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The SCO Role in Afghanistan

Interviewee: Evan A. Feigenbaum, Senior Fellow, CFR
Interviewer: Robert McMahon, Deputy Editor, CFR.org
March 26, 2009

The Shanghai Cooperation Organization -- comprising Russia, China, Kazakhstan, Kyrgyzstan, Tajikistan, and Uzbekistan -- projects what some observers believe are ambitions to be a regional counterpoint to NATO. Yet the organization's first invitation to the United States to attend its March 27 meeting in Moscow has aroused interest about a potential partnership for stabilizing Afghanistan. President Barack Obama announced a shift in U.S. policy emphasis on the same day as the SCO summit, and greater consultation with Afghanistan's neighbors is a part of the new template.

The Moscow meeting also has stirred interest because Iran, a state with SCO observer status, is due to attend, marking the first high-level contact between Tehran and officials of the Obama administration.

CFR Senior Fellow Evan Feigenbaum, until recently the State Department's deputy assistant secretary for South and Central Asia, says the meeting "offers an opportunity for the United States to try to turn what are ostensibly common interests [in Afghanistan] into complementary polices." The organization alarmed Washington in 2005 when it issued a communiqué calling for the United States to set a timeline for withdrawal from military bases in Central Asia. Such bases are crucial to supplying the U.S.-led counterinsurgency effort in Afghanistan.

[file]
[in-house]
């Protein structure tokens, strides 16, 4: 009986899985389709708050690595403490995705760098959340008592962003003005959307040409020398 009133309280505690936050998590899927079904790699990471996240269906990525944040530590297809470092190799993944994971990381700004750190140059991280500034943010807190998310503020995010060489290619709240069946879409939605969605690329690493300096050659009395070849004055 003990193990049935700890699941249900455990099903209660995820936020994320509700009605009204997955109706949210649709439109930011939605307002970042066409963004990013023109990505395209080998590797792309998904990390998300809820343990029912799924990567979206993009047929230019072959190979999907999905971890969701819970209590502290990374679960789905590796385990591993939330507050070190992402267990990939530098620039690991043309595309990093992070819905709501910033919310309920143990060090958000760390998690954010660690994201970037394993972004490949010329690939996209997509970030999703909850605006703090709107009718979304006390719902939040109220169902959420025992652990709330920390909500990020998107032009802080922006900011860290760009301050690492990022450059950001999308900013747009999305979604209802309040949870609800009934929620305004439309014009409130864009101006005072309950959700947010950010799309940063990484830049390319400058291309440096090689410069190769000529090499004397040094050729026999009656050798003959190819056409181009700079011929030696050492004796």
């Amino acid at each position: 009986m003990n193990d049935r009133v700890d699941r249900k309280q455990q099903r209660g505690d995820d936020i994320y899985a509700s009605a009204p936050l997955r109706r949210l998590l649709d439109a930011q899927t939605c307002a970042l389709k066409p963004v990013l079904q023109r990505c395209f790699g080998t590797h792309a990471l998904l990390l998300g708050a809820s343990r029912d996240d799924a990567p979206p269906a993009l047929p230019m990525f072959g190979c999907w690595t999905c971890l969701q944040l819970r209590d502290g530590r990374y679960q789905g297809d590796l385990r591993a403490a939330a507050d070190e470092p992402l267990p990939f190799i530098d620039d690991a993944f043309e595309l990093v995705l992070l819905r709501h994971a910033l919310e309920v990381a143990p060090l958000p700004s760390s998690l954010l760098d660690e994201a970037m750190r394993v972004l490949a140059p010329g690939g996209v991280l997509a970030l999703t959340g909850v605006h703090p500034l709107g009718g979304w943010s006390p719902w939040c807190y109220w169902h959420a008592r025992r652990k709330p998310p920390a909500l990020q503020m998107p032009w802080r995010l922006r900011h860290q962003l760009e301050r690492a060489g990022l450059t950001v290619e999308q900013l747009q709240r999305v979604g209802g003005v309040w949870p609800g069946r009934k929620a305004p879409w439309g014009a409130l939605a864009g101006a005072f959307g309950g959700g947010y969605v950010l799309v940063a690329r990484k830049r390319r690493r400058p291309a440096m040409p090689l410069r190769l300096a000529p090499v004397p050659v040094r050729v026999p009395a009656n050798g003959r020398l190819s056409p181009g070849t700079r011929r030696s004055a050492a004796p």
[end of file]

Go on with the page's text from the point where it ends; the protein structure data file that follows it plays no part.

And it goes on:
Feigenbaum says the call for a withdrawal timeline in 2005 "attracted a lot of notoriety; it also attracted a lot of diplomatic efforts by the United States to make sure that the organization didn't repeat that call. And so, if you notice after 2005, the declarations of the organization in 2006, 2007, and 2008 didn't repeat that and indeed, it started to talk about things like economic cooperation with Afghanistan. So in that respect, I think, that created the potential, not necessarily for cooperation, but at least for coordination on complementary interests."

But Feigenbaum says while individual members of the SCO have played constructive roles in Afghanistan, it's unclear what measures the organization can take as a group. "We really don't understand what the SCO is in part because SCO members themselves don't know what the SCO is," he says. "Is it a security group? Is it a trade bloc? Is it a group of non-democratic countries that have created a kind of safe zone where the United States and Europeans don't talk to them about human rights and democracy?"

The U.S. State Department is sending Patrick Moon, deputy assistant secretary of state of South and Central Asia, to attend the Moscow meeting. This is taking place just prior to a UN-chaired meeting on Afghanistan to be held in the Hague on March 31, 2009. U.S. Secretary of State Hillary Clinton will attend the UN meeting and Iran has accepted her invitation to attend as well.

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